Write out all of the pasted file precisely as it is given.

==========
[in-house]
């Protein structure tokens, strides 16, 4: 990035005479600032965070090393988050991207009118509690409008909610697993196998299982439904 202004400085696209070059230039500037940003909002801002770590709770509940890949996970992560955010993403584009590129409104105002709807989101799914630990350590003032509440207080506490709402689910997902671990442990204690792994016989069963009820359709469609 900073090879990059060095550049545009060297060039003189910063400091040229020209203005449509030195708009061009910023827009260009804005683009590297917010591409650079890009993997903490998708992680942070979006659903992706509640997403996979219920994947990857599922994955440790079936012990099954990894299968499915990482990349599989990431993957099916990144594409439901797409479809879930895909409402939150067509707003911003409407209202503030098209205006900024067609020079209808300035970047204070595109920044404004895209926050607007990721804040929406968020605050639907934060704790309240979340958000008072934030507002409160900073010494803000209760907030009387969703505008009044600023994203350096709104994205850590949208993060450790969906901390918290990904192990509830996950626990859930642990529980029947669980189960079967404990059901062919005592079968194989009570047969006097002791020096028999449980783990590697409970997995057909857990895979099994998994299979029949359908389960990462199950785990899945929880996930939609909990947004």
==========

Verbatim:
[in-house]
């Protein structure tokens, strides 16, 4: 990035005479600032965070090393988050991207009118509690409008909610697993196998299982439904 202004400085696209070059230039500037940003909002801002770590709770509940890949996970992560955010993403584009590129409104105002709807989101799914630990350590003032509440207080506490709402689910997902671990442990204690792994016989069963009820359709469609 900073090879990059060095550049545009060297060039003189910063400091040229020209203005449509030195708009061009910023827009260009804005683009590297917010591409650079890009993997903490998708992680942070979006659903992706509640997403996979219920994947990857599922994955440790079936012990099954990894299968499915990482990349599989990431993957099916990144594409439901797409479809879930895909409402939150067509707003911003409407209202503030098209205006900024067609020079209808300035970047204070595109920044404004895209926050607007990721804040929406968020605050639907934060704790309240979340958000008072934030507002409160900073010494803000209760907030009387969703505008009044600023994203350096709104994205850590949208993060450790969906901390918290990904192990509830996950626990859930642990529980029947669980189960079967404990059901062919005592079968194989009570047969006097002791020096028999449980783990590697409970997995057909857990895979099994998994299979029949359908389960990462199950785990899945929880996930939609909990947004």